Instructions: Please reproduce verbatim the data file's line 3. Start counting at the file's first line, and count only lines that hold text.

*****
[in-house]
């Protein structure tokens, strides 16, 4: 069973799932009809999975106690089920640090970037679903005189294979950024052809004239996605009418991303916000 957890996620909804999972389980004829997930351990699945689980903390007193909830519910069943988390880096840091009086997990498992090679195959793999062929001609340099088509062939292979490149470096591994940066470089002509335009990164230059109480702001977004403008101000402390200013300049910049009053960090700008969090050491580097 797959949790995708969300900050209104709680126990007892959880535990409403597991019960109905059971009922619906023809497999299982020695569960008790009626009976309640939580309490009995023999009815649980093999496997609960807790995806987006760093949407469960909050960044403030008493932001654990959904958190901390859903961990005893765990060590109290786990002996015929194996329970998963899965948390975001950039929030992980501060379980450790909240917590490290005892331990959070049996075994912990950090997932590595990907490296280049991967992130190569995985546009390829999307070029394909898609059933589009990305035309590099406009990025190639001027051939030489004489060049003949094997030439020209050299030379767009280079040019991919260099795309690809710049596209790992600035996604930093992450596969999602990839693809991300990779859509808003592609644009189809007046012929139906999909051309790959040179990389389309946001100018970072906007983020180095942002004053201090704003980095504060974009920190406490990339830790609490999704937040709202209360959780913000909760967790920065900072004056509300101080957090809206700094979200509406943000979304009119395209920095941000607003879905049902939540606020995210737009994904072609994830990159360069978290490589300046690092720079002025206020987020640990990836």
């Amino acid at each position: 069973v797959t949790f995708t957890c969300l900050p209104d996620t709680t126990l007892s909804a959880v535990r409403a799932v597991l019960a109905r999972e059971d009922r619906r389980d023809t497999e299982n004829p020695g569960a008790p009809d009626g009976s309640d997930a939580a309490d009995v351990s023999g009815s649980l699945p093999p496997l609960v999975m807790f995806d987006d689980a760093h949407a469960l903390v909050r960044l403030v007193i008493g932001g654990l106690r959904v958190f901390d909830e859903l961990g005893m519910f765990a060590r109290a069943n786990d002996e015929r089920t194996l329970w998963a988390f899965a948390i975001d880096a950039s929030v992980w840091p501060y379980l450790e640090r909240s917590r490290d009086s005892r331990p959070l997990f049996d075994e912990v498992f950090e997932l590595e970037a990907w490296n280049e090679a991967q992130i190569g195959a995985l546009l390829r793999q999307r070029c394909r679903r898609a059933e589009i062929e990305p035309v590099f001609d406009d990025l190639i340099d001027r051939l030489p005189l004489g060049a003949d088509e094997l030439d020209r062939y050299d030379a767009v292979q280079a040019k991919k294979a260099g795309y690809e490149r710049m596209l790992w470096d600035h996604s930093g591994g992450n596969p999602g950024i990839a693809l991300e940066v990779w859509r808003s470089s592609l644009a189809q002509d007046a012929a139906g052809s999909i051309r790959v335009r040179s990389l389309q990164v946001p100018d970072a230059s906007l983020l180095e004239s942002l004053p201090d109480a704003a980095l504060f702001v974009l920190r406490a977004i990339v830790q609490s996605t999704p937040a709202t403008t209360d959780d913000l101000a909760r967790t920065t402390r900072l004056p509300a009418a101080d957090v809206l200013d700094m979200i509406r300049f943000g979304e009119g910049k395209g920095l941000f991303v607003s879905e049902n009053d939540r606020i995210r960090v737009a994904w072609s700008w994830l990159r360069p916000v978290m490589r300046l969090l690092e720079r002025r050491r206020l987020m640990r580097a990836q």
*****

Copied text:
């Amino acid at each position: 069973v797959t949790f995708t957890c969300l900050p209104d996620t709680t126990l007892s909804a959880v535990r409403a799932v597991l019960a109905r999972e059971d009922r619906r389980d023809t497999e299982n004829p020695g569960a008790p009809d009626g009976s309640d997930a939580a309490d009995v351990s023999g009815s649980l699945p093999p496997l609960v999975m807790f995806d987006d689980a760093h949407a469960l903390v909050r960044l403030v007193i008493g932001g654990l106690r959904v958190f901390d909830e859903l961990g005893m519910f765990a060590r109290a069943n786990d002996e015929r089920t194996l329970w998963a988390f899965a948390i975001d880096a950039s929030v992980w840091p501060y379980l450790e640090r909240s917590r490290d009086s005892r331990p959070l997990f049996d075994e912990v498992f950090e997932l590595e970037a990907w490296n280049e090679a991967q992130i190569g195959a995985l546009l390829r793999q999307r070029c394909r679903r898609a059933e589009i062929e990305p035309v590099f001609d406009d990025l190639i340099d001027r051939l030489p005189l004489g060049a003949d088509e094997l030439d020209r062939y050299d030379a767009v292979q280079a040019k991919k294979a260099g795309y690809e490149r710049m596209l790992w470096d600035h996604s930093g591994g992450n596969p999602g950024i990839a693809l991300e940066v990779w859509r808003s470089s592609l644009a189809q002509d007046a012929a139906g052809s999909i051309r790959v335009r040179s990389l389309q990164v946001p100018d970072a230059s906007l983020l180095e004239s942002l004053p201090d109480a704003a980095l504060f702001v974009l920190r406490a977004i990339v830790q609490s996605t999704p937040a709202t403008t209360d959780d913000l101000a909760r967790t920065t402390r900072l004056p509300a009418a101080d957090v809206l200013d700094m979200i509406r300049f943000g979304e009119g910049k395209g920095l941000f991303v607003s879905e049902n009053d939540r606020i995210r960090v737009a994904w072609s700008w994830l990159r360069p916000v978290m490589r300046l969090l690092e720079r002025r050491r206020l987020m640990r580097a990836q």